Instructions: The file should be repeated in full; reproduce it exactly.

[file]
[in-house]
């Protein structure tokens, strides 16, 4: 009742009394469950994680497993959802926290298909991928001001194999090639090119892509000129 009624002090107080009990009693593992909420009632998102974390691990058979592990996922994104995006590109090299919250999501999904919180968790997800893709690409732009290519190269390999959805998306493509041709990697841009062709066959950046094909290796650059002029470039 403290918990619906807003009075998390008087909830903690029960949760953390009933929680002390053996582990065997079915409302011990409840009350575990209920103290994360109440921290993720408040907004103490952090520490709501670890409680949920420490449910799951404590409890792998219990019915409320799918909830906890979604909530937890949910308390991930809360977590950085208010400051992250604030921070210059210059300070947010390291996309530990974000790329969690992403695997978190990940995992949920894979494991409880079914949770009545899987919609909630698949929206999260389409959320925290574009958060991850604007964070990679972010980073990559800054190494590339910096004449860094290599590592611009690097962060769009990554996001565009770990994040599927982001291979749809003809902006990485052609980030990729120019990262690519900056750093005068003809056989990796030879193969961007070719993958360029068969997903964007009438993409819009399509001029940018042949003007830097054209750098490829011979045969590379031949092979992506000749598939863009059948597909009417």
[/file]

[in-house]
């Protein structure tokens, strides 16, 4: 009742009394469950994680497993959802926290298909991928001001194999090639090119892509000129 009624002090107080009990009693593992909420009632998102974390691990058979592990996922994104995006590109090299919250999501999904919180968790997800893709690409732009290519190269390999959805998306493509041709990697841009062709066959950046094909290796650059002029470039 403290918990619906807003009075998390008087909830903690029960949760953390009933929680002390053996582990065997079915409302011990409840009350575990209920103290994360109440921290993720408040907004103490952090520490709501670890409680949920420490449910799951404590409890792998219990019915409320799918909830906890979604909530937890949910308390991930809360977590950085208010400051992250604030921070210059210059300070947010390291996309530990974000790329969690992403695997978190990940995992949920894979494991409880079914949770009545899987919609909630698949929206999260389409959320925290574009958060991850604007964070990679972010980073990559800054190494590339910096004449860094290599590592611009690097962060769009990554996001565009770990994040599927982001291979749809003809902006990485052609980030990729120019990262690519900056750093005068003809056989990796030879193969961007070719993958360029068969997903964007009438993409819009399509001029940018042949003007830097054209750098490829011979045969590379031949092979992506000749598939863009059948597909009417």